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A Prayer for the Spiritually Disconnected and Distressed

     O Lord, you have deceived me, and I was deceived; you are stronger than I, and you have prevailed. I have become a laughingstock all the day; everyone mocks me. (Jer. 20:7) Why did I come out from the womb to see toil and sorrow and spend my days in shame? (Jer. 20:18)

Gracious Father, this is some pretty raw praying by one of your called and beloved prophets. Jeremiah’s lament makes me thankful today for the freedom you give us to bring our unfiltered and unfettered feelings to you. If we don’t bring our painful emotions to you, we will take them somewhere. Somebody besides ourselves will feel the brunt of our anguish and anger, disconnect and disillusionment.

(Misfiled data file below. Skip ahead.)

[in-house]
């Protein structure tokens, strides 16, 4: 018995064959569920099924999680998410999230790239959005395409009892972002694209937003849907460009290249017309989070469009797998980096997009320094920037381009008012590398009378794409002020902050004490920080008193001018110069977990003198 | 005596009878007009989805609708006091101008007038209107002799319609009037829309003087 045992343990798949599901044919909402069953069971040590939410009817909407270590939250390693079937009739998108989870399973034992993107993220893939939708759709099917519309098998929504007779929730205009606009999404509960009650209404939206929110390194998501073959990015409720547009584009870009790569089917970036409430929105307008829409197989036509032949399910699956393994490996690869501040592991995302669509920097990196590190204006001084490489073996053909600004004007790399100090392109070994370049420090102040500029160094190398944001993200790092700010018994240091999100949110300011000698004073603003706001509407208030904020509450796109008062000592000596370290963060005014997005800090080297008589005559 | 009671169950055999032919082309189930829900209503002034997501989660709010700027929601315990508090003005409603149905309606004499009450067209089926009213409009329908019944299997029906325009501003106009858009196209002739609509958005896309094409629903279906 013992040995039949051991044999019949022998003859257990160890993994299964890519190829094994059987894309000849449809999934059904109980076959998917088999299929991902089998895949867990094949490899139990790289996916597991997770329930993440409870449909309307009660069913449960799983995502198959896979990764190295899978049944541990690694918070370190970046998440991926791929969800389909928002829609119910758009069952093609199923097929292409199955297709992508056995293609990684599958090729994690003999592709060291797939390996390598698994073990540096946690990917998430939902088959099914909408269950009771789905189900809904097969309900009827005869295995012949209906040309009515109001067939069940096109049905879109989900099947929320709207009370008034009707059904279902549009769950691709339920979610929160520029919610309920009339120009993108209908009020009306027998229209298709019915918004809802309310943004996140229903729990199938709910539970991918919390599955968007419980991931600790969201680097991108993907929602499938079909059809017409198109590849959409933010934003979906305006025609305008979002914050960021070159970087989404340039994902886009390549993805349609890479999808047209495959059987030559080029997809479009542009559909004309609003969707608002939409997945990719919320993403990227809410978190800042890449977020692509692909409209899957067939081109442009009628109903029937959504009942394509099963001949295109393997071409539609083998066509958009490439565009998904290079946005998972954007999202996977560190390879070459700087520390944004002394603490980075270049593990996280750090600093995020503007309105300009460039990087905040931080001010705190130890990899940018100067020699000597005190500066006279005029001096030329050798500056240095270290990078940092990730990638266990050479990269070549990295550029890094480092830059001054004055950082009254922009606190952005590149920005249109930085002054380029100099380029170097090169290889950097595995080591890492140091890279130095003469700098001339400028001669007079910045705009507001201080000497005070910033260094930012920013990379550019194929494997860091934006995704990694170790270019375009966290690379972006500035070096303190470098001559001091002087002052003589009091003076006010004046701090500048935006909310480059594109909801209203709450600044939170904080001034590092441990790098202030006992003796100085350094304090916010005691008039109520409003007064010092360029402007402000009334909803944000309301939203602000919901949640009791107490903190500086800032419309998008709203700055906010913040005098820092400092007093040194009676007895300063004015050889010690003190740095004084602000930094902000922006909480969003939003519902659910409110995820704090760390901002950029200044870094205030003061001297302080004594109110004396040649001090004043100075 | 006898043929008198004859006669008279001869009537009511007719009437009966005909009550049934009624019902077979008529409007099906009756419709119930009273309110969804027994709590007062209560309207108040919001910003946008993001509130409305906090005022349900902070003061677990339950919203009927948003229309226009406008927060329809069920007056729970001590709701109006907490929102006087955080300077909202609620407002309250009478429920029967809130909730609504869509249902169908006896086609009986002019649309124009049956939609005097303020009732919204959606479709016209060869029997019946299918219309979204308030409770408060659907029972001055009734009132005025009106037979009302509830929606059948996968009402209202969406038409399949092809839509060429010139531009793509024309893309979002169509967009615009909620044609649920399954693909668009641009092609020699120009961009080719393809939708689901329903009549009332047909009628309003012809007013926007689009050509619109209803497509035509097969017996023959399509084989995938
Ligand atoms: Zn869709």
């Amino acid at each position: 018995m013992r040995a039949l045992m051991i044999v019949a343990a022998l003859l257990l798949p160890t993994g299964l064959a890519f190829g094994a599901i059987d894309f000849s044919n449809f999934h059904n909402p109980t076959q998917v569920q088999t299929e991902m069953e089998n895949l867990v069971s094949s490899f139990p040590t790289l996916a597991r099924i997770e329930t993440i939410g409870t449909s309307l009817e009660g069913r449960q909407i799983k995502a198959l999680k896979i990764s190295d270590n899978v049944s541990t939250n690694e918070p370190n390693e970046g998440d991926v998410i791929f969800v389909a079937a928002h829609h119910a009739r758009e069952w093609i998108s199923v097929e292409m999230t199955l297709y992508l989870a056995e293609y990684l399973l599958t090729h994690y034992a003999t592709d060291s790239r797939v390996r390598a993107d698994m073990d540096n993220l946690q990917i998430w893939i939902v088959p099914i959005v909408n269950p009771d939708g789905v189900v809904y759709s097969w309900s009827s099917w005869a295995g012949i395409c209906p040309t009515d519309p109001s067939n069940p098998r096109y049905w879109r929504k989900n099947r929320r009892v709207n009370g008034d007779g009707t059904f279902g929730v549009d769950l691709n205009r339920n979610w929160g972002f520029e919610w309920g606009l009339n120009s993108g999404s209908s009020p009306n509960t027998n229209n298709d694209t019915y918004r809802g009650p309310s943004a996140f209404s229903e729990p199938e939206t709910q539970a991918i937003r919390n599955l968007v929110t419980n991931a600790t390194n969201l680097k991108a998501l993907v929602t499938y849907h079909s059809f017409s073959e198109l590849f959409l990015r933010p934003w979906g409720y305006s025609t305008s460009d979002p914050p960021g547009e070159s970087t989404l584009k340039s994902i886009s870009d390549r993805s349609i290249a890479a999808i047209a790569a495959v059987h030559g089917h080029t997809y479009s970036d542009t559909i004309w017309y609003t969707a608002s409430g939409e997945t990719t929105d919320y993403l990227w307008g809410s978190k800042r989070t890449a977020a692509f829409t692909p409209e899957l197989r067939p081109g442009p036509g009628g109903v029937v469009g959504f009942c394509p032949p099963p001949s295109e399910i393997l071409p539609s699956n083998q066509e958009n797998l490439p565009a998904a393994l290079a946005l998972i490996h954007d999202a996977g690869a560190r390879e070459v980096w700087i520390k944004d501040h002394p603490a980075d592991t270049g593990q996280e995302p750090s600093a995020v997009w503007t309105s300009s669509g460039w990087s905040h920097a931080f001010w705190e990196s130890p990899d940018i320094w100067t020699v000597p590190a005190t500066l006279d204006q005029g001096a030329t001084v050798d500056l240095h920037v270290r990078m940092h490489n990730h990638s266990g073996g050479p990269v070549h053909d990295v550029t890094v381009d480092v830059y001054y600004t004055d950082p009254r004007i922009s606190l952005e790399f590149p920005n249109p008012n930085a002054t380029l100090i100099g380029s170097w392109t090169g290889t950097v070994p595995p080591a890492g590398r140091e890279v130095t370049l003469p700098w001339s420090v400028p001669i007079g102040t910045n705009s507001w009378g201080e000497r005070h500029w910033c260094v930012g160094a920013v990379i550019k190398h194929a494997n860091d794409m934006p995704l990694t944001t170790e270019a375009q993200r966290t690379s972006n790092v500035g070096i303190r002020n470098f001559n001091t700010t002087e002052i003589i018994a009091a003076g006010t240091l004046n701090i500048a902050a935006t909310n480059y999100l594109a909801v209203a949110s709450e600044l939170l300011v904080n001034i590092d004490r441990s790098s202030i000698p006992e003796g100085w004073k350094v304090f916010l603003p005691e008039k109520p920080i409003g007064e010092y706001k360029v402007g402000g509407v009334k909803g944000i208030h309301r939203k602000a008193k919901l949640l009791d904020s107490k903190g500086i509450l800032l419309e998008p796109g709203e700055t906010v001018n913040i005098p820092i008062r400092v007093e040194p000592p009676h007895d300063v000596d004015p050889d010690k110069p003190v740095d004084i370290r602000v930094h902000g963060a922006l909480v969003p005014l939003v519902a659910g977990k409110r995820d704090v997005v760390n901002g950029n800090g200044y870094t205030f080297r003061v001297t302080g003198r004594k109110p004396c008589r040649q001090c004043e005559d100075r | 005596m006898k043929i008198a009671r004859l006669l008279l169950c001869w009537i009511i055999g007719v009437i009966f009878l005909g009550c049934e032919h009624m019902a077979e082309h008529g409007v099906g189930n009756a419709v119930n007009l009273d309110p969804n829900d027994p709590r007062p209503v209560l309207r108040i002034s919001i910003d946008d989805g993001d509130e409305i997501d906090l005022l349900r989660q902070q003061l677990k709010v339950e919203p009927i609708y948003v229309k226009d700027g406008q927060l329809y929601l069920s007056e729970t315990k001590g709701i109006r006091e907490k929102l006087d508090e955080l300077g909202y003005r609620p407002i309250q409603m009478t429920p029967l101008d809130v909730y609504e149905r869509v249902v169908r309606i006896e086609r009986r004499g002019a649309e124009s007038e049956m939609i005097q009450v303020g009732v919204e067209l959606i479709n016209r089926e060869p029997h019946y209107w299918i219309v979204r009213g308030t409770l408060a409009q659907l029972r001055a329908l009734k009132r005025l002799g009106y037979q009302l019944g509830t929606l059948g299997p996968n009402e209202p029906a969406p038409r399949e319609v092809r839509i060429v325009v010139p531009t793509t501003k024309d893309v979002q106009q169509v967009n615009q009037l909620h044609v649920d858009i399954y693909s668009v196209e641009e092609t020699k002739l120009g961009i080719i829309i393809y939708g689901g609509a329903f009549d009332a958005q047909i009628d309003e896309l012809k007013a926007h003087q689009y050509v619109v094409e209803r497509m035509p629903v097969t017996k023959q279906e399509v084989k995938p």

Father, only you have the big enough heart and broad enough shoulders to walk with us through our seasons of chaos and confusion. I praise you for your constant, compassionate welcome. If you’re not put off by Jeremiah’s struggle, surely you will take on ours.

It’s comforting to know that the same prophet who assured others of your gracious promise and good plan—a plan for prosperity, not harm (Jer. 29:11); the same prophet who gave us a vision of the glory and the grace of the new covenant (Jer. 31:31-34); this same prophet, like us, experienced seasons in which he felt deceived, betrayed, and abandoned—even regretting the day he was born. We’re all weak and broken. We all need the gospel of your grace, every single day.

This gives …